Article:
When we’re stressed, we sometimes seek solace in the fur of our oldest, most loyal companions. But do we ever stop to wonder if the daily stresses of human life are also taking a toll on our pets? An analysis of biological stress markers from humans and their dogs published Thursday in Scientific Reports suggests that yes, when we enter the stress spiral, our best friends aren’t far behind.
High-stress humans also tend to have high stress-dogs, at least according to an analysis of their levels of cortisol (a stress-related hormone), explains Lina Roth, Ph.D., an assistant professor of zoology and ethology at Sweden’s Linköping University. Her analysis of hair and fur samples from 58 humans and dogs revealed a correlation between the cortisol levels seen in owners, and the one noted in their dogs. It revealed what she called “long-term stress synchronization” between species.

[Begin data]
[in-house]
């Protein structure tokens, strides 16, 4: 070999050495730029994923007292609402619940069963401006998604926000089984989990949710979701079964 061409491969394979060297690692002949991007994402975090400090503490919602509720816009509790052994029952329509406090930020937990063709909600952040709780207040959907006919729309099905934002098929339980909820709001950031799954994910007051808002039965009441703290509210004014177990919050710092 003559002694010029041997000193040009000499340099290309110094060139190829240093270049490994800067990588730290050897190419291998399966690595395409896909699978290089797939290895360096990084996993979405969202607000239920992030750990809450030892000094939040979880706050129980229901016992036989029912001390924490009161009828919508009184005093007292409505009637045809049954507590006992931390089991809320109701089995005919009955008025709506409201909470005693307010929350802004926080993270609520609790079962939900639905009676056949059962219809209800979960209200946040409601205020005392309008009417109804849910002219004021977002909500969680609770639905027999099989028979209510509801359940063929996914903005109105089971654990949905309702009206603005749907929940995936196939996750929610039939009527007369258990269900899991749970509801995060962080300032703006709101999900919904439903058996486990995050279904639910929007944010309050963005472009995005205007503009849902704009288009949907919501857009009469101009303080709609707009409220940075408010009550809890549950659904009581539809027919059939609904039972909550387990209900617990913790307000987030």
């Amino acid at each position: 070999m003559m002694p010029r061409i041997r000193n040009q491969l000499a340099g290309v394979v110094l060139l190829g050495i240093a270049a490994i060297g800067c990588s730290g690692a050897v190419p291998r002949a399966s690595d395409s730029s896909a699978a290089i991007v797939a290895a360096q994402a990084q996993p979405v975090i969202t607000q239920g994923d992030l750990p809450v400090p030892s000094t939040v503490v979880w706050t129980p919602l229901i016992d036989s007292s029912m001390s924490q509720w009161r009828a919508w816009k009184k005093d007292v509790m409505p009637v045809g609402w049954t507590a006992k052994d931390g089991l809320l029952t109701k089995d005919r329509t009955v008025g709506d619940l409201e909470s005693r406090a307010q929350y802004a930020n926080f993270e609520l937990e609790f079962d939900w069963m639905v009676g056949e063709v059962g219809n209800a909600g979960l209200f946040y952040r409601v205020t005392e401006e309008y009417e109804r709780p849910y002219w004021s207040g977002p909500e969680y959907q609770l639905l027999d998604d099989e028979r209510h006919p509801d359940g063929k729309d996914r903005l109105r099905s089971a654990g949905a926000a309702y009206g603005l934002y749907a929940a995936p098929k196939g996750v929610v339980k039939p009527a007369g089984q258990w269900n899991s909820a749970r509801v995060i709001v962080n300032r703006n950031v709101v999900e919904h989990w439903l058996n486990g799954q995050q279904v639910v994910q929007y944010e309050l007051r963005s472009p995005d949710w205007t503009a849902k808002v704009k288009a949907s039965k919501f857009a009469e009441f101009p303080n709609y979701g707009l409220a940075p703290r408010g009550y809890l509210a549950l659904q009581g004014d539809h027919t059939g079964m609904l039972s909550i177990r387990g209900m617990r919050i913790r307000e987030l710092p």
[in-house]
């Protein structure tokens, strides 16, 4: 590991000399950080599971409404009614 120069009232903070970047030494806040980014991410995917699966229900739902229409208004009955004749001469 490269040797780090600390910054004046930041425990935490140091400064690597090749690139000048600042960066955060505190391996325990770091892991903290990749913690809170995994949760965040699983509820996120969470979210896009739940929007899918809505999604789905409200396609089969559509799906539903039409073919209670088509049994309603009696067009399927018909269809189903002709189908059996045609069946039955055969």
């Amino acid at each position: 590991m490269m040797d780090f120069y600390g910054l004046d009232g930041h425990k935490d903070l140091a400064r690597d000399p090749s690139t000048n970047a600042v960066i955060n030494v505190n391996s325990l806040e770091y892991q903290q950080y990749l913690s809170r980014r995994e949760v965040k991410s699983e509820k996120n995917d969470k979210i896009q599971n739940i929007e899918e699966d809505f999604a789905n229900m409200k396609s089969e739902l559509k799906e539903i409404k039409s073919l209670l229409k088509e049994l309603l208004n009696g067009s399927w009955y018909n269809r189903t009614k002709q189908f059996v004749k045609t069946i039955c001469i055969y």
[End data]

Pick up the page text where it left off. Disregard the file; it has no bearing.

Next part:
Roth tells Inverse that her results are just a correlation, and she says we should interpret them with caution, but she’s comfortable saying that the results represent a “unique interspecies bond” that goes beyond stress. It may be more about empathy.
“Dogs and humans have adapted to each other during the past 15,000 years, and we have developed a unique interspecies bond,” says Roth. “We are two social animals that share everyday life together and one could speculate that that this long-term stress synchronization is related to emotional empathy.”